Generally speaking, a "task" is actually the most generic type of issue in most trackers, and is useful when there is no other fitting type of issue. Anything else (change request, bug, requirement, feature request, gizmo banana, ...) is actually a specialization of the "task" issue type. This means that if there is a more appropriate type of issue available, you should think twice about using "task". Bugs should also be reasonably limited in scope, but of course sometimes it's hard to tell what the scope of a particular issue will be before having dived into it.

    Hence, generalizing, the question really becomes "does the lack of a feature constitute a bug?". The feature in this case is the ability to set up, in an automated or user-friendly manner, the prerequisites for specific functionality which in turn is laid out in the spec. Since the base functionality is already there and works properly (according to the requirements laid out in the spec) without the change that is being discussed and without requiring workarounds during use, assuming the spec didn't call for an easy set-up process specifically, I would argue that everything that is currently in the software works the way it is supposed to. Hence, not a "bug".

    What you are talking about is the addition of new functionality (automated set-up of prerequisites), which in general terms has a pretty high bar for being considered a bug in my book.

    About the only way I could consider something like this to be a bug is if the specification states that there must be no manual set-up required. Otherwise, it's a specification omission, which calls for the spec to be updated with the newly discovered desired functionality and for it to be developed along the same lines that the original functionality was (the lack of which probably wasn't considered a bug).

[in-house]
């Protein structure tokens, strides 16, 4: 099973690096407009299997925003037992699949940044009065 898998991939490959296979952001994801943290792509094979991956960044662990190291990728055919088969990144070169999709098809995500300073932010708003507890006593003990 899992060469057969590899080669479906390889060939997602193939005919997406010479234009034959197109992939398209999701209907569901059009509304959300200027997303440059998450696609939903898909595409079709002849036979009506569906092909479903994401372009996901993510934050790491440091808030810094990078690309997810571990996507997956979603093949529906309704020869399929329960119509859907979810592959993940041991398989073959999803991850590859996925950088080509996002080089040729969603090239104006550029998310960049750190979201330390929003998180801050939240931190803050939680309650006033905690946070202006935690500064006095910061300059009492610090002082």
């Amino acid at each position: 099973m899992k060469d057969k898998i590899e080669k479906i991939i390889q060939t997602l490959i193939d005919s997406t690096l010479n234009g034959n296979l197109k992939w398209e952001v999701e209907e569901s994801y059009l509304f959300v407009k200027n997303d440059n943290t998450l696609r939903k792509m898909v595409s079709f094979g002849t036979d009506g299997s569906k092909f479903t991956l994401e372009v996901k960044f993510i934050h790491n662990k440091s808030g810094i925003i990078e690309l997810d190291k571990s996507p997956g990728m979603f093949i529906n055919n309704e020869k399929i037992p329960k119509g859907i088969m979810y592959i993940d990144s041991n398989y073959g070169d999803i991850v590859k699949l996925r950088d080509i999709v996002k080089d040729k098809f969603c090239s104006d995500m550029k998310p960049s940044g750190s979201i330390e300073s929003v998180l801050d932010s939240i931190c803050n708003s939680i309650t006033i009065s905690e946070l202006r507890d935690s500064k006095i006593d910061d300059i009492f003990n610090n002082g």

5. Lorin- Reply


    During the development process, something is only a bug if the programmer has ticked it off the TODO list and thinks that it works. Not if the program doesn't match the spec yet.

    When the specs change (i.e. a new rule "Program should do X"), that doesn't mean the program suddenly has a new bug ("doesn't do X yet").

  6. Luke- Reply


    Your question hits a lot of people very squarely where they live, in a place that can be pretty painful. Bug is not a very precise technical term, but it certainly has a lot of emotional baggage.

    Where you work, do people consider features to be planned improvements, and bug fixes to be unplanned improvements? When a developer created code with bugs under the crunch of an all too short schedule, is he or she called back to be accountable for work that might not have been as thorough as needed? As the expert on the code, do people give kudos for a rapid and responsive solution? Do habitual under estimators have consequences after taking credit for features and for being fast, even though finding and fixing their bugs was very frustrating for testers and customers, and very time consuming for developers working on maintenance?

    Of course they don't. The more bugs we have, the less pride of workmanship we have, the less accomplished our team. If you are working on features, you must be trusted and skilled. If on bugs, not so much. Features get a thank you and a party when they are done. Bugs get the silent treatment or a retrospective that discusses how late the release was because we had so many bugs. Maybe where you work the retrospective talks about how the features unfolded into additional unanticipated functional and systems requirements that were not part of the estimate but were resolved with overtime and heroic efforts from team members?